C. FUNCTIONING OF GOVERNMENT: 8 / 12
C1. Do the freely elected head of government and national legislative representatives determine the policies of the government? 4 / 4
Freely elected legislators work with the president to determine the laws and government policies.
C2. Are safeguards against official corruption strong and effective? 2 / 4
Government corruption is pervasive, notably within the Ministry of Labor and the Ministry of Justice and Police, which in 2017 remained entangled in a scandal involving residence permits.
In August 2017, the National Assembly adopted a new anticorruption law. Under the law, a new corruption prevention commission oversees charges of corruption, and the identity of whistleblowers is protected. The law, however, does not have retroactive force.
C3. Does the government operate with openness and transparency? 2 / 4
The government does not always operate with transparency. Officials are not legally required to disclose information about their finances. Suriname does not have laws to facilitate access to public information, and access is limited in practice.
CIVIL LIBERTIES: 44 / 60 (+1)
D. FREEDOM OF EXPRESSION AND BELIEF: 15 / 16
D1. Are there free and independent media? 3 / 4
The constitution guarantees press freedom, and the media sector is fairly diverse. Although some journalists engage in self-censorship in response to government pressure and intimidation, the press frequently publishes stories critical of the government. Defamation and libel remain criminal offenses. In 2014, lawmaker Noreen Cheung threatened to sue the magazine Parbode for libel after it quoted her expressing doubt about controversial amnesty legislation from 2012 that would have protected President Bouterse from prosecution.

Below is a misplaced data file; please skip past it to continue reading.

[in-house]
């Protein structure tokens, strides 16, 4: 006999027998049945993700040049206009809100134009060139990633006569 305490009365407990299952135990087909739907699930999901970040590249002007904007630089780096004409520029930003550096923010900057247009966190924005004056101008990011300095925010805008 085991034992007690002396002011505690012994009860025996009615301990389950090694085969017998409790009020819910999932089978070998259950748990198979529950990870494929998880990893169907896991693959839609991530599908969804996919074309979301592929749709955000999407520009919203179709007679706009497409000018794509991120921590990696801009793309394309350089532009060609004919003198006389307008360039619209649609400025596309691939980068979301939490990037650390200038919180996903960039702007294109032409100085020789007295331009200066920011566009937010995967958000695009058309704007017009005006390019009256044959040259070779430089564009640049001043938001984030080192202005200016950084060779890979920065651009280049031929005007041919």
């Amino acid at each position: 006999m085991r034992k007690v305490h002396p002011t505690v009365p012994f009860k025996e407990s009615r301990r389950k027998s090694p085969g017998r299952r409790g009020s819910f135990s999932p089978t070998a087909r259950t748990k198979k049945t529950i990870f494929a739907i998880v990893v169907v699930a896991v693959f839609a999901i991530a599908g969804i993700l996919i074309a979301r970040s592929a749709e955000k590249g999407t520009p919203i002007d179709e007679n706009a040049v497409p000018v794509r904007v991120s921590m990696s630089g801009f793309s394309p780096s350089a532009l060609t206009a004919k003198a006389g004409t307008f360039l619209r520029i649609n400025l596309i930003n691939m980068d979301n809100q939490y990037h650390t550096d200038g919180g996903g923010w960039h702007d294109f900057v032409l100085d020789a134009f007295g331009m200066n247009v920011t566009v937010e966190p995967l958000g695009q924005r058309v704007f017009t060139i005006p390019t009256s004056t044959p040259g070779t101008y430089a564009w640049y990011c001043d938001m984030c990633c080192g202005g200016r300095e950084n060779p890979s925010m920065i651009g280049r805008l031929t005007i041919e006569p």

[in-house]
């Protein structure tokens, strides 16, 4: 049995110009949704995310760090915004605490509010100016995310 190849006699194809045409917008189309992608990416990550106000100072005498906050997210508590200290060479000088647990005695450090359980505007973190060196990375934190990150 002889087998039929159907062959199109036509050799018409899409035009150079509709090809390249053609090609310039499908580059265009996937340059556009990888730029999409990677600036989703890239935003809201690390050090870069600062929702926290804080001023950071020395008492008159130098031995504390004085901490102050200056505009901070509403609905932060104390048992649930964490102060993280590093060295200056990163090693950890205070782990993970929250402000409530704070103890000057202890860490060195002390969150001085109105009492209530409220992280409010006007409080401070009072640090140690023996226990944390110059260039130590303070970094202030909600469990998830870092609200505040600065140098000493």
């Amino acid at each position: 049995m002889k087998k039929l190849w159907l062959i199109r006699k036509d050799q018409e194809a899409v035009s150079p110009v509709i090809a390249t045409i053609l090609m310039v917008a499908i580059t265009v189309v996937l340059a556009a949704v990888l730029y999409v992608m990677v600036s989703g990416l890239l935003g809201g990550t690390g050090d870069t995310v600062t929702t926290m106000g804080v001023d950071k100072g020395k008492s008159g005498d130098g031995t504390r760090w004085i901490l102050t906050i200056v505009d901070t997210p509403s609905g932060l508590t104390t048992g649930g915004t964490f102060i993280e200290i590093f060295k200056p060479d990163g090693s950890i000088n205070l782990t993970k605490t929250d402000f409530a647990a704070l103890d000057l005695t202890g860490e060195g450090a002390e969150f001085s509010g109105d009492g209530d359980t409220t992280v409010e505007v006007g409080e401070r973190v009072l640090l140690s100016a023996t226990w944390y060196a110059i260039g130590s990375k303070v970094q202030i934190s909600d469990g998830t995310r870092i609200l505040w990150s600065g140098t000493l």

D2. Are individuals free to practice and express their religious faith or nonbelief in public
and private? 4 / 4
The constitution guarantees freedom of religion, which is typically upheld in practice.
D3. Is there academic freedom, and is the educational system free from extensive political
indoctrination? 4 / 4
Academic freedom is generally respected.
D4. Are individuals free to express their personal views on political or other sensitive topics without fear of surveillance or retribution? 4 / 4
Freedom of expression is enshrined in the constitution, and private citizens are generally able to engage in discussions of a sensitive or political nature without fear of retribution or surveillance. In August 2017, the government proposed a bill to parliament that would make insulting the president on social media a criminal offense.
E. ASSOCIATIONAL AND ORGANIZATIONAL RIGHTS: 11 / 12
E1. Is there freedom of assembly? 4 / 4
The constitution guarantees freedom of assembly, which is generally respected in practice. However, members of the antigovernment protest movement We Zijn Moe-Dig (We Are Tired/Courageous) say President Bouterse has characterized them as traitors. The movement was founded in 2015, and grew in 2017 as Suriname struggled with sluggish economic growth and high inflation.
E2. Is there freedom for nongovernmental organizations, particularly those that are engaged in human rights– and governance-related work? 4 / 4
Nongovernmental organizations (NGOs) function freely in Suriname.
E3. Is there freedom for trade unions and similar professional or labor organizations? 3 / 4
Workers are free to join independent trade unions, which are actively involved in politics. Civil servants lack the legal right to strike. There have been isolated reports of private-sector employers denying collective bargaining rights to unions.
F. RULE OF LAW: 8 / 16 (+1)
F1. Is there an independent judiciary? 2 / 4 (+1)
Executive influence over the judiciary remains a matter of concern. While President Bouterse has accepted “political responsibility” for his involvement in the abduction and extrajudicial killing of 15 political opponents in 1982, he has yet to face legal consequences for his actions. After a military court declared an amnesty law unconstitutional in June 2016, Bouterse sought to prevent a trial from moving forward. When his efforts failed, Bouterse fired the Minister of Justice and in March 2017 replaced her with a close ally. In June, the public prosecutor demanded a 20-year prison sentence against Bouterse. The government subsequently adopted a resolution warning the prosecutor to be “careful,” and asking him to voluntarily resign. Bouterse later withdrew this resolution in the face of public outrage, and the trial proceeded.